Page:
“This work is important because we want to understand the neural systems underlying language,” said Corina. “We want to know if they are malleable or fixed and the degree to which they may vary in different languages. We now know there is activation in the right hemisphere when native signers view ASL, and to see that this is dependent on early exposure suggests there are specific times when neural systems for language may be particularly sensitive to change.”

He added that the research has implications for early education of all children because it stressed the need for early language exposure at critical times in development. And now, it is equally important in education for the deaf to ensure linguistic competency in ASL.

The National Institute of Deafness and Communicative Disorders, the National Sciences and Engineering Council of Canada, the Charles A. Dana Foundation and a University of Oregon post-graduate scholarship funded the research.


Story Source:

The above story is based on materials provided by University Of Washington. Note: Materials may be edited for content and length.


Cite This Page:

University Of Washington. "Study Finds There's A Critical Time For Learning All Languages, Including Sign Language." ScienceDaily. ScienceDaily, 3 January 2002. <www.sciencedaily.com/releases/2002/01/020103074506.htm>.
University Of Washington. (2002, January 3). Study Finds There's A Critical Time For Learning All Languages, Including Sign Language. ScienceDaily. Retrieved October 30, 2014 from www.sciencedaily.com/releases/2002/01/020103074506.htm
University Of Washington. "Study Finds There's A Critical Time For Learning All Languages, Including Sign Language." ScienceDaily. www.sciencedaily.com/releases/2002/01/020103074506.htm (accessed October 30, 2014).

Share This



More Mind & Brain News

Thursday, October 30, 2014

Featured Research

from universities, journals, and other organizations


Featured Videos

from AP, Reuters, AFP, and other news services

Techy Tots Are Forefront of London's Baby Show

Techy Tots Are Forefront of London's Baby Show

AP (Oct. 28, 2014) Moms and Dads get a more hands-on approach to parenting with tech-centric products for raising their little ones. (Oct. 28) Video provided by AP
Powered by NewsLook.com
Cocoa Could Be As Good For Memory As It Is For A Sweet Tooth

Cocoa Could Be As Good For Memory As It Is For A Sweet Tooth

Newsy (Oct. 27, 2014) Researchers have come up with another reason why dark chocolate is good for your health. A substance in the treat can reportedly help with memory. Video provided by Newsy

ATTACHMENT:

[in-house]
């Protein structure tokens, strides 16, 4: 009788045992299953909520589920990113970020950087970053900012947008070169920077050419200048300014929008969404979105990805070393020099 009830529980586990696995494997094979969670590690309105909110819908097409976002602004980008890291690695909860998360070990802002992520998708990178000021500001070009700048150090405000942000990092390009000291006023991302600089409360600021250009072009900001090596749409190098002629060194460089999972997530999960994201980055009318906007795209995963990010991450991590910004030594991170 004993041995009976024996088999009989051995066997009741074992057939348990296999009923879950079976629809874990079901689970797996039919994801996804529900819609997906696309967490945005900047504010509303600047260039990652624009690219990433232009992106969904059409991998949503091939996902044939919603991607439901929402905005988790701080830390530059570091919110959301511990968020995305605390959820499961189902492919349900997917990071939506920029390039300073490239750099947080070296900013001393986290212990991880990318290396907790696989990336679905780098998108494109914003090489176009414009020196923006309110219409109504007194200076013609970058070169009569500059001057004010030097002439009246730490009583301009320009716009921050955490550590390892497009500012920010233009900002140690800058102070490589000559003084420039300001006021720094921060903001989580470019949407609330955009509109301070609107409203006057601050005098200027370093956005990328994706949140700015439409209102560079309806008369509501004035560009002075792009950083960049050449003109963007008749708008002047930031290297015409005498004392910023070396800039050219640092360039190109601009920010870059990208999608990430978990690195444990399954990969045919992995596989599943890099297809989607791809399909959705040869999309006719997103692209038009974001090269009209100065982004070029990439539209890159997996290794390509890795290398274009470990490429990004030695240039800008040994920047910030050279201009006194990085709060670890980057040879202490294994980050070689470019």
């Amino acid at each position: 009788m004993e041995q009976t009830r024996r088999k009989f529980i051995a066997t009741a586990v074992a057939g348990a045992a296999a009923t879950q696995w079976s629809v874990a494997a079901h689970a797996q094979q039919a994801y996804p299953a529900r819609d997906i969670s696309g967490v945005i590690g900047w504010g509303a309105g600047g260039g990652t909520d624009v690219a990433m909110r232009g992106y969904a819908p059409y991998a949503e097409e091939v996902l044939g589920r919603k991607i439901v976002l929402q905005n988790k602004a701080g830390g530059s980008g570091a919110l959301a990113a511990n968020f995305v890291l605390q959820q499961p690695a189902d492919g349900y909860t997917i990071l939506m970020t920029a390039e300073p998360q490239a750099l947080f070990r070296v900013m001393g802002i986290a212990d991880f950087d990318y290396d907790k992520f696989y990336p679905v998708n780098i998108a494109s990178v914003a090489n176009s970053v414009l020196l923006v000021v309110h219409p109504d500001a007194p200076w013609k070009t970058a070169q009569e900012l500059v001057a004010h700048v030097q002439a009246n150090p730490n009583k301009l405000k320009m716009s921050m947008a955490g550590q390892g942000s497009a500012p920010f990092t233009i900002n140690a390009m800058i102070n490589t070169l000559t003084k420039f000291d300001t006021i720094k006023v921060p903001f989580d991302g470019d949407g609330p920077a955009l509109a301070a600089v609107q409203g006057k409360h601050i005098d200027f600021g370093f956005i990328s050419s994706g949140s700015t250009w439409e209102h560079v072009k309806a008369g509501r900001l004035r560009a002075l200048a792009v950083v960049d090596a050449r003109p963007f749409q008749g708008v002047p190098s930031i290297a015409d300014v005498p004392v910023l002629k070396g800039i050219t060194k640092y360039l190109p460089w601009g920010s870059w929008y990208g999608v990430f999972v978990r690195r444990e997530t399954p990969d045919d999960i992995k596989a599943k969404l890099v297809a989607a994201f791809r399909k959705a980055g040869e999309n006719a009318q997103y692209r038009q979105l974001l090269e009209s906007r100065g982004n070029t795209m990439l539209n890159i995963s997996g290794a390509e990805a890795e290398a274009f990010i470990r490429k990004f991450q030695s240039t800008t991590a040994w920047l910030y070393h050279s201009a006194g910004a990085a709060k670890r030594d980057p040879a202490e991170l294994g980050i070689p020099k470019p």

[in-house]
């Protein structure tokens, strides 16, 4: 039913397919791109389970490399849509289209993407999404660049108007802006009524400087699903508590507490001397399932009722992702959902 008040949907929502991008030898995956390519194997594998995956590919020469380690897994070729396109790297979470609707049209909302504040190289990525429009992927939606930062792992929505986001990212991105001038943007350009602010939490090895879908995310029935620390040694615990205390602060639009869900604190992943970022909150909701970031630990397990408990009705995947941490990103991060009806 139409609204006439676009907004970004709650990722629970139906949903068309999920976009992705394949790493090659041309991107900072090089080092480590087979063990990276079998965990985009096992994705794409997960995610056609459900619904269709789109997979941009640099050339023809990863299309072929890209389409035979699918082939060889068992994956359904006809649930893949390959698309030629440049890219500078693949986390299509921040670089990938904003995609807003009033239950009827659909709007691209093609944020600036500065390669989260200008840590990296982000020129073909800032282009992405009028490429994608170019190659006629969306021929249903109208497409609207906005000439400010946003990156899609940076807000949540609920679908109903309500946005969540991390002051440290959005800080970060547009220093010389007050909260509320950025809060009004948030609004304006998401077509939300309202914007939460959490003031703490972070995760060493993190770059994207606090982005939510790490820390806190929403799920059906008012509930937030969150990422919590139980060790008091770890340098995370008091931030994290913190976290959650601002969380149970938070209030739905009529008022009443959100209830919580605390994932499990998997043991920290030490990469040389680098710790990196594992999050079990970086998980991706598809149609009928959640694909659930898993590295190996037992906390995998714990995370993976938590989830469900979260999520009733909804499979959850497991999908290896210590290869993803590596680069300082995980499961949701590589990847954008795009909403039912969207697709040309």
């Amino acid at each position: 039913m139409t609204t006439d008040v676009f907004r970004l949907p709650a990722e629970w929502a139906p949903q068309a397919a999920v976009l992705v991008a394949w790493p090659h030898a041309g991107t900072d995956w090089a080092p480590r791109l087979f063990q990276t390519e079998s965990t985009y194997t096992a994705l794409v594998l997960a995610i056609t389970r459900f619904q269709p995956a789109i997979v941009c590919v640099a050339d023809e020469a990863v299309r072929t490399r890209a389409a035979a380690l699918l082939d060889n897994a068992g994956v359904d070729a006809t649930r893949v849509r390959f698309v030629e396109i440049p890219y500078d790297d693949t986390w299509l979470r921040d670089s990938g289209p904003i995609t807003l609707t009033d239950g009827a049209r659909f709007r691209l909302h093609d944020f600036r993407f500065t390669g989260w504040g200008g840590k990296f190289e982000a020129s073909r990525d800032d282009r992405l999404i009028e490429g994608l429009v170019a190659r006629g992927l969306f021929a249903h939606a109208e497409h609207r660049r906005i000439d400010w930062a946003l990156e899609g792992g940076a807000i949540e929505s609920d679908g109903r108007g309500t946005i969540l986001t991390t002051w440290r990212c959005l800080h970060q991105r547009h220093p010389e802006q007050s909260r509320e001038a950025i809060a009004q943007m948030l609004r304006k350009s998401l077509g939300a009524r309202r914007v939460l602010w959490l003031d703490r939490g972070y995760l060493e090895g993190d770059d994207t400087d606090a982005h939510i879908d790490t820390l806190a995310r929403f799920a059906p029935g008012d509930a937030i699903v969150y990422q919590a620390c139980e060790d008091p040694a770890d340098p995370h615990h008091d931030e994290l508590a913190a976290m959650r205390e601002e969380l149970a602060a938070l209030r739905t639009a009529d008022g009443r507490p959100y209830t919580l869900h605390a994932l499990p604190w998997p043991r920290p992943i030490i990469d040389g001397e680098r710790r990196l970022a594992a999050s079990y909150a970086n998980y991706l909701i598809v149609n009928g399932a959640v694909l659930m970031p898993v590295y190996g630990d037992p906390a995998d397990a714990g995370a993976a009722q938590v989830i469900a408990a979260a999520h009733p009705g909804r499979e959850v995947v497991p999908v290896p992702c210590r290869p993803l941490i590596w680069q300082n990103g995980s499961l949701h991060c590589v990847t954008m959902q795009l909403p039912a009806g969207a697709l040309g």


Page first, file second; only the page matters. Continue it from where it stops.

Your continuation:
Powered by NewsLook.com
Five-Year-Olds Learn Coding as Britain Eyes Digital Future

Five-Year-Olds Learn Coding as Britain Eyes Digital Future

AFP (Oct. 27, 2014) Coding has become compulsory for children as young as five in schools across the UK. Making it the first major world economy to overhaul its IT teaching and put programming at its core. Duration: 02:19 Video provided by AFP
Powered by NewsLook.com
Academic Scandal Shocks UNC

Academic Scandal Shocks UNC

AP (Oct. 23, 2014) A scandal involving bogus classes and inflated grades at the University of North Carolina was bigger than previously reported, a new investigation found. (Oct. 23) Video provided by AP
Powered by NewsLook.com

Search ScienceDaily

Number of stories in archives: 140,361

Find with keyword(s):
Enter a keyword or phrase to search ScienceDaily for related topics and research stories.

Save/Print:
Share:

Breaking News:

Strange & Offbeat Stories


Health & Medicine

Mind & Brain

Living & Well

In Other News

... from NewsDaily.com

Science News

Health News

Environment News

Technology News



Save/Print:
Share:

Free Subscriptions


Get the latest science news with ScienceDaily's free email newsletters, updated daily and weekly. Or view hourly updated newsfeeds in your RSS reader:

Get Social & Mobile


Keep up to date with the latest news from ScienceDaily via social networks and mobile apps:

Have Feedback?


Tell us what you think of ScienceDaily -- we welcome both positive and negative comments. Have any problems using the site? Questions?
Mobile: iPhone Android Web
Follow: Facebook Twitter Google+
Subscribe: RSS Feeds Email Newsletters
Latest Headlines Health & Medicine Mind & Brain Space & Time Matter & Energy Computers & Math Plants & Animals Earth & Climate Fossils & Ruins